It usually comes from close friends, current and former work colleagues, neighbours, business partners, current and former classmates, etc. These people are much more willing to listen to your business idea because they trust your business acumen, character and expertise.
Jack Ma, the Chinese billionaire founder of Alibaba, used this strategy to start the global e-Commerce giant. In 1999, Jack Ma invited 18 of his friends to his small apartment in Hangzhou. There, he pitched his business idea and vision in 2 hours and raised $60,000 to kickstart Alibaba.
By the time Alibaba became a public company in 2014, it was valued at $21.8 billion on the New York Stock Exchange to become the biggest US IPO in history — bigger than Google, Facebook, and Twitter combined.
Crowdfund your startup idea
Crowdfunding is another creative way modern entrepreneurs are raising capital for their business. It is the use of small amounts of capital from numerous individuals to finance a new business venture. With the rise of social media, crowdfunding provides entrepreneurs with a platform to pitch their business idea in front of waiting investors.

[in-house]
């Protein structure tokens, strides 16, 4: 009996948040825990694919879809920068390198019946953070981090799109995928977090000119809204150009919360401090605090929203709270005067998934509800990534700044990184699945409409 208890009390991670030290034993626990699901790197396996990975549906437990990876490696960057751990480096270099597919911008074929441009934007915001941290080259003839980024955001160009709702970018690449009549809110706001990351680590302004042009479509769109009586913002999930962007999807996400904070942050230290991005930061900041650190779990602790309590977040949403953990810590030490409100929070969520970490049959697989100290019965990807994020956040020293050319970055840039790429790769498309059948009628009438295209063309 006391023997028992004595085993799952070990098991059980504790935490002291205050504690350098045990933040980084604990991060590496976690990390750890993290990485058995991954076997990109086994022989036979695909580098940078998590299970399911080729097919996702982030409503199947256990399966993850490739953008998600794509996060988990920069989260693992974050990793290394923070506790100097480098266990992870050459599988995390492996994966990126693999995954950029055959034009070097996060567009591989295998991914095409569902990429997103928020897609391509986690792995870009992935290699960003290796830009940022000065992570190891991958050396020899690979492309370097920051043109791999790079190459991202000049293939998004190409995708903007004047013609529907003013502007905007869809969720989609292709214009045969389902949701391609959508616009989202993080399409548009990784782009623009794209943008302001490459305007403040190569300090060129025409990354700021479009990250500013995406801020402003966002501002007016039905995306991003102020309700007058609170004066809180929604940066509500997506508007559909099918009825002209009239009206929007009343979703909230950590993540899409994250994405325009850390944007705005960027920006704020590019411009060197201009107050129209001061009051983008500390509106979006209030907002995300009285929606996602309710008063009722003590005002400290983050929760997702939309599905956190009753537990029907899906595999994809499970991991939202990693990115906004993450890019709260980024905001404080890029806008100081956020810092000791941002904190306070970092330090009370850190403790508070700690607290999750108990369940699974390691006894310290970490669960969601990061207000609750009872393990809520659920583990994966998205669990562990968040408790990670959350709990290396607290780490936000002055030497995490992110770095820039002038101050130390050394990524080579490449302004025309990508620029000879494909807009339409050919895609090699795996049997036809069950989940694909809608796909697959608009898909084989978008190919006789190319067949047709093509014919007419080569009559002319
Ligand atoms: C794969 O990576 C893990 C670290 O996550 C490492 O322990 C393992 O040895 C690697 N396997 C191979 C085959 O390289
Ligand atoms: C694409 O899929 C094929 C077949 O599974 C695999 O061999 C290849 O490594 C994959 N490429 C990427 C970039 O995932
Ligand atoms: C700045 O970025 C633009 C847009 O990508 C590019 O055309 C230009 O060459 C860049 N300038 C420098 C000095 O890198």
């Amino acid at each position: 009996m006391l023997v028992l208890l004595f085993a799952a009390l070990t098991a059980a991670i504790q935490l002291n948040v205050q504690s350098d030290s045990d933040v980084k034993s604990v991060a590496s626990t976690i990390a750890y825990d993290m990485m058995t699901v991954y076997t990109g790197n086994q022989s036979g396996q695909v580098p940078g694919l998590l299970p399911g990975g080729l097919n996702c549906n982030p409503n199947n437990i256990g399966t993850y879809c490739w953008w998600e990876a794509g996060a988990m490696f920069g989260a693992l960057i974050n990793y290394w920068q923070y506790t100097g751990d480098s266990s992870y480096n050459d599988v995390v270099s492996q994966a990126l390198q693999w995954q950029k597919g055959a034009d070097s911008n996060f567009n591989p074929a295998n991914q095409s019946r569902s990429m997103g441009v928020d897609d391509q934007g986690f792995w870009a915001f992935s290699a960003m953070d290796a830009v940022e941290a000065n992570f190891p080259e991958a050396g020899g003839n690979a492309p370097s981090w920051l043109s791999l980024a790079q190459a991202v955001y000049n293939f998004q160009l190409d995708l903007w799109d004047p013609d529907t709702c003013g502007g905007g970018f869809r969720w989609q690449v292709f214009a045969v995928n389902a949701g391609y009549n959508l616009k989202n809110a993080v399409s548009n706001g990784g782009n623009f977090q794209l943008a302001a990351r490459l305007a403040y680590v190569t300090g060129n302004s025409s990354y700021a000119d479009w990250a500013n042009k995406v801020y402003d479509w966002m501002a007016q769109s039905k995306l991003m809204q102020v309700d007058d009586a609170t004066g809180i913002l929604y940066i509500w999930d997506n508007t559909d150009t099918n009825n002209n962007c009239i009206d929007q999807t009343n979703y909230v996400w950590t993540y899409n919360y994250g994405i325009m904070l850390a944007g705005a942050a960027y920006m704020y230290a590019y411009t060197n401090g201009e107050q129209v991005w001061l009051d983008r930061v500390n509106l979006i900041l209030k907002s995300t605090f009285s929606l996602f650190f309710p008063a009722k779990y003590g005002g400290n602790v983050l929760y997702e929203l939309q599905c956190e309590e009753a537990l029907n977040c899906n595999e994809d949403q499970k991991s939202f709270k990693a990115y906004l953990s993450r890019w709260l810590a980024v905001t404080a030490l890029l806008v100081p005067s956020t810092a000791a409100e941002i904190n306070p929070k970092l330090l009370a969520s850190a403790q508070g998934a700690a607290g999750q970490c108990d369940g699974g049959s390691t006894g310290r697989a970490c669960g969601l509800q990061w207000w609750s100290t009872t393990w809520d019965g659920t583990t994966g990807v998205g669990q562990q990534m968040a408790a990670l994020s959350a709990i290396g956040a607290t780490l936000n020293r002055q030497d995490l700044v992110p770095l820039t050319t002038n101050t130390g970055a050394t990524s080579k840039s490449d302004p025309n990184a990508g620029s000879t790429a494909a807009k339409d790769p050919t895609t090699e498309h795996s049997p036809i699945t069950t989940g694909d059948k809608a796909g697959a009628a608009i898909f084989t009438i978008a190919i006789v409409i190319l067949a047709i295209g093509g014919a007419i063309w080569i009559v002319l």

Palmer Luckey was only 20 years old when he developed the idea of Oculus Rift. It was a virtual reality headset that was better and much more advanced than what anyone had made at the time.
Forming a company with John Carmack, both entrepreneurs launched a crowdfunding project on the creative platform, Kickstarter. They raised over £1.7m with 9,500 investors, making it one of the biggest and fastest funding stories in modern history.
Startups that grow very fast rarely use internal funds alone to scale their operations. So the financing options listed above should guide you as an entrepreneur depending on your situation. However, apply caution when seeking capital in order not to give too much of your startup equity.